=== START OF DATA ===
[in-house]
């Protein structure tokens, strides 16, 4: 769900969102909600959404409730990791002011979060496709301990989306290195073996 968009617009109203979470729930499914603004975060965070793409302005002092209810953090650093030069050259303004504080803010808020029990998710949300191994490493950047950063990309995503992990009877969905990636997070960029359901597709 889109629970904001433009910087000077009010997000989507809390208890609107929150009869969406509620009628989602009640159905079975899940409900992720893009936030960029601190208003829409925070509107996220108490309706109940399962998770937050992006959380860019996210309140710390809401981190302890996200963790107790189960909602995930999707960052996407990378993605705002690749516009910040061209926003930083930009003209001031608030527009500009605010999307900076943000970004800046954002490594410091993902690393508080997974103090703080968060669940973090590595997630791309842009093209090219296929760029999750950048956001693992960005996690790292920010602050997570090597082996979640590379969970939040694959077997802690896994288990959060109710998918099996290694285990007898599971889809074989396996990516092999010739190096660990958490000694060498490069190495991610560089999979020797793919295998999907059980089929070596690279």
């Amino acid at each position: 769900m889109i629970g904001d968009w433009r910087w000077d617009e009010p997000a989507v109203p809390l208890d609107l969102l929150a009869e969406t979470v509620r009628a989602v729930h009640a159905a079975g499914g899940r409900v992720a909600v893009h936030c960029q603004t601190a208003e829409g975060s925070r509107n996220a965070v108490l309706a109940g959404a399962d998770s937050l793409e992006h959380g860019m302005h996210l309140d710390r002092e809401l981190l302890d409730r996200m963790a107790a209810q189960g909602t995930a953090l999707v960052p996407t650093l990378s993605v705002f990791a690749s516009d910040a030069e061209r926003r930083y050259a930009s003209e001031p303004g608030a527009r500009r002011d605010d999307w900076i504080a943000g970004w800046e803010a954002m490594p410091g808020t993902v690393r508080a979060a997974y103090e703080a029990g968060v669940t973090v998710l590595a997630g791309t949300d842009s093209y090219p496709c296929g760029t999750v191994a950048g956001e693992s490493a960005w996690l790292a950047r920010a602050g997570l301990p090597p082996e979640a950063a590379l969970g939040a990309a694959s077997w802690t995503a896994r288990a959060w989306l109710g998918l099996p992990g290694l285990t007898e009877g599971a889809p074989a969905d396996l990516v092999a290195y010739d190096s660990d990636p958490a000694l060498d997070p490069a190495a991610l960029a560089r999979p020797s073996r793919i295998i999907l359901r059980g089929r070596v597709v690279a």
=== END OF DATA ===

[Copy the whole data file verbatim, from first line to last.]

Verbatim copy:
[in-house]
């Protein structure tokens, strides 16, 4: 769900969102909600959404409730990791002011979060496709301990989306290195073996 968009617009109203979470729930499914603004975060965070793409302005002092209810953090650093030069050259303004504080803010808020029990998710949300191994490493950047950063990309995503992990009877969905990636997070960029359901597709 889109629970904001433009910087000077009010997000989507809390208890609107929150009869969406509620009628989602009640159905079975899940409900992720893009936030960029601190208003829409925070509107996220108490309706109940399962998770937050992006959380860019996210309140710390809401981190302890996200963790107790189960909602995930999707960052996407990378993605705002690749516009910040061209926003930083930009003209001031608030527009500009605010999307900076943000970004800046954002490594410091993902690393508080997974103090703080968060669940973090590595997630791309842009093209090219296929760029999750950048956001693992960005996690790292920010602050997570090597082996979640590379969970939040694959077997802690896994288990959060109710998918099996290694285990007898599971889809074989396996990516092999010739190096660990958490000694060498490069190495991610560089999979020797793919295998999907059980089929070596690279």
């Amino acid at each position: 769900m889109i629970g904001d968009w433009r910087w000077d617009e009010p997000a989507v109203p809390l208890d609107l969102l929150a009869e969406t979470v509620r009628a989602v729930h009640a159905a079975g499914g899940r409900v992720a909600v893009h936030c960029q603004t601190a208003e829409g975060s925070r509107n996220a965070v108490l309706a109940g959404a399962d998770s937050l793409e992006h959380g860019m302005h996210l309140d710390r002092e809401l981190l302890d409730r996200m963790a107790a209810q189960g909602t995930a953090l999707v960052p996407t650093l990378s993605v705002f990791a690749s516009d910040a030069e061209r926003r930083y050259a930009s003209e001031p303004g608030a527009r500009r002011d605010d999307w900076i504080a943000g970004w800046e803010a954002m490594p410091g808020t993902v690393r508080a979060a997974y103090e703080a029990g968060v669940t973090v998710l590595a997630g791309t949300d842009s093209y090219p496709c296929g760029t999750v191994a950048g956001e693992s490493a960005w996690l790292a950047r920010a602050g997570l301990p090597p082996e979640a950063a590379l969970g939040a990309a694959s077997w802690t995503a896994r288990a959060w989306l109710g998918l099996p992990g290694l285990t007898e009877g599971a889809p074989a969905d396996l990516v092999a290195y010739d190096s660990d990636p958490a000694l060498d997070p490069a190495a991610l960029a560089r999979p020797s073996r793919i295998i999907l359901r059980g089929r070596v597709v690279a």